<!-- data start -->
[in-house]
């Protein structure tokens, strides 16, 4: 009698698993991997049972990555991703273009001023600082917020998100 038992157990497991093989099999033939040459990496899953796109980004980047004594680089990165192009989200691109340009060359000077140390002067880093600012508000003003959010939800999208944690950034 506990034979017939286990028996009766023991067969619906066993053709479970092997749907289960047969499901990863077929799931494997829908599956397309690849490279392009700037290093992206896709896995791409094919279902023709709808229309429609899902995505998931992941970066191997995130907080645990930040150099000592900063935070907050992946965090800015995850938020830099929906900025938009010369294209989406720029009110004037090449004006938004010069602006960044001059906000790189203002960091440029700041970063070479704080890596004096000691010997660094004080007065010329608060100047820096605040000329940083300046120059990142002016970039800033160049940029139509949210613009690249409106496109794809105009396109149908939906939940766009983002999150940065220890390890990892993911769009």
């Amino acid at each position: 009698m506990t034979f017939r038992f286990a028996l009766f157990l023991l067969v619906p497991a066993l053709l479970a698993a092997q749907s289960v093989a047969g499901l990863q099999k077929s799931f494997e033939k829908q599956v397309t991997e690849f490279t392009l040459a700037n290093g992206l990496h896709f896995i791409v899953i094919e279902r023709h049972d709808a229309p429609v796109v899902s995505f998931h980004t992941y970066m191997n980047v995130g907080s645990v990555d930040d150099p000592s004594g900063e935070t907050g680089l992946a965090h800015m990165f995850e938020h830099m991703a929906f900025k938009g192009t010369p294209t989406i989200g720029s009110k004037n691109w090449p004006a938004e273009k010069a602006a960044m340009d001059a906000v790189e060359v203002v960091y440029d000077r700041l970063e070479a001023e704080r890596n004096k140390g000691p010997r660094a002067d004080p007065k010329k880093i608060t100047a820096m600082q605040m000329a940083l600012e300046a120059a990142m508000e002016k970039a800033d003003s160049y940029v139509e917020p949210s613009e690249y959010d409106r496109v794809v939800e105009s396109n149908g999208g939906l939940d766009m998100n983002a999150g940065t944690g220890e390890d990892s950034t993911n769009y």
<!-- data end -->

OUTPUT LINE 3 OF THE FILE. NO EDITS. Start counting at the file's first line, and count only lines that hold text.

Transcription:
């Amino acid at each position: 009698m506990t034979f017939r038992f286990a028996l009766f157990l023991l067969v619906p497991a066993l053709l479970a698993a092997q749907s289960v093989a047969g499901l990863q099999k077929s799931f494997e033939k829908q599956v397309t991997e690849f490279t392009l040459a700037n290093g992206l990496h896709f896995i791409v899953i094919e279902r023709h049972d709808a229309p429609v796109v899902s995505f998931h980004t992941y970066m191997n980047v995130g907080s645990v990555d930040d150099p000592s004594g900063e935070t907050g680089l992946a965090h800015m990165f995850e938020h830099m991703a929906f900025k938009g192009t010369p294209t989406i989200g720029s009110k004037n691109w090449p004006a938004e273009k010069a602006a960044m340009d001059a906000v790189e060359v203002v960091y440029d000077r700041l970063e070479a001023e704080r890596n004096k140390g000691p010997r660094a002067d004080p007065k010329k880093i608060t100047a820096m600082q605040m000329a940083l600012e300046a120059a990142m508000e002016k970039a800033d003003s160049y940029v139509e917020p949210s613009e690249y959010d409106r496109v794809v939800e105009s396109n149908g999208g939906l939940d766009m998100n983002a999150g940065t944690g220890e390890d990892s950034t993911n769009y």